The lives of Hazel Bryan, center, and Elizabeth Eckford, front right, became forever entwined after this photo was taken outside Little Rock Central High School in 1957.
It’s one of the most iconic visual documents of the civil rights era: A young black student walks to school, her eyes hidden behind sunglasses and her books clutched to her chest like armor against the menacing crowd around her. Behind her, a white female student sneers in exaggerated revulsion. Photographed during the integration of Little Rock Central High School in 1957, the powerful black-and-white image ran in newspapers across the country, starkly illustrating the tensions of integration.
Those two students, Elizabeth Eckford and Hazel Bryan, are the subjects of “Elizabeth and Hazel: Two Women of Little Rock,” carefully written and exhaustively researched by David Margolick, who will speak Sunday at Politics & Prose. A contributing editor at Vanity Fair and the author of books about singer Billie Holiday and boxer Joe Louis, Margolick spent more than a decade traveling back and forth to Arkansas and interviewing the women, who are now in their early 70s.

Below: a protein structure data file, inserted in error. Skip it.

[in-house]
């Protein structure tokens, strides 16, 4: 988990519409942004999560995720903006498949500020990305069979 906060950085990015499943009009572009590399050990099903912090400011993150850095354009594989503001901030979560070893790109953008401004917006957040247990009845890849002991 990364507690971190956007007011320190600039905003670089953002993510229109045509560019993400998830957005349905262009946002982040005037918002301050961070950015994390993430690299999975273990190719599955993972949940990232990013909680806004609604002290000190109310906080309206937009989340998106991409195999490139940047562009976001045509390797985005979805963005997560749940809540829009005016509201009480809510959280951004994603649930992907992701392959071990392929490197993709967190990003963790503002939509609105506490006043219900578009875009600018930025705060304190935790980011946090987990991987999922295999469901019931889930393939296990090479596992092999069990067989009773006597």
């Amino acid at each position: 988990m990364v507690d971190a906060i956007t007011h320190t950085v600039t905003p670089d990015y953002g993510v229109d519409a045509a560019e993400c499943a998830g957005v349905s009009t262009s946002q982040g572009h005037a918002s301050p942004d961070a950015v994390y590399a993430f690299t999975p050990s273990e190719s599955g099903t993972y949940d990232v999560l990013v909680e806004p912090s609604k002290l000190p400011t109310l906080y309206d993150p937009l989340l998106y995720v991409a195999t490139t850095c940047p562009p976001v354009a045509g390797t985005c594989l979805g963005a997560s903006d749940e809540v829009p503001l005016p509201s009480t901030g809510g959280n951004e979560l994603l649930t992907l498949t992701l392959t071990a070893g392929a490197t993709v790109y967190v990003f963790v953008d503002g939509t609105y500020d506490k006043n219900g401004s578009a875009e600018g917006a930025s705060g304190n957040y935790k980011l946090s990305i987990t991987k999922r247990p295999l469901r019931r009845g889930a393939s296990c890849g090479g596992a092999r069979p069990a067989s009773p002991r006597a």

Their story is surprising and even moving, but also tragically open-ended. In the early 1960s, Bryan — by then a young mother haunted by her actions as the jeering white student in the photo — called Eckford to apologize. The two made amends and eventually became close friends, even traveling and speaking publicly together.
Around the time Margolick began working on the book in the late 1990s, however, a rift had grown between the women, thanks to the unique pressures they faced from both the black and white communities in Little Rock. “The misunderstandings between them reveal the way that racial chasms can exist even between two well-meaning people,” he says. “There are still real impediments to reconciliation in this country.”
While he made no attempts to push the pair to repair their friendship, Margolick acknowledges that their estrangement prevents any tidy readings of their story. There is no happy ending — at least not yet. “This was not a story that could be sugar-coated,” he says. “I wanted it to stand for itself, although I would have loved to have seen the two of them get together again. I think the two of them have a very profound connection still, but they haven’t talked to one another in 10 years.”
Politics & Prose, 5015 Connecticut Ave. NW; Sun., 5 p.m., free; 202-364-1919. (Van Ness)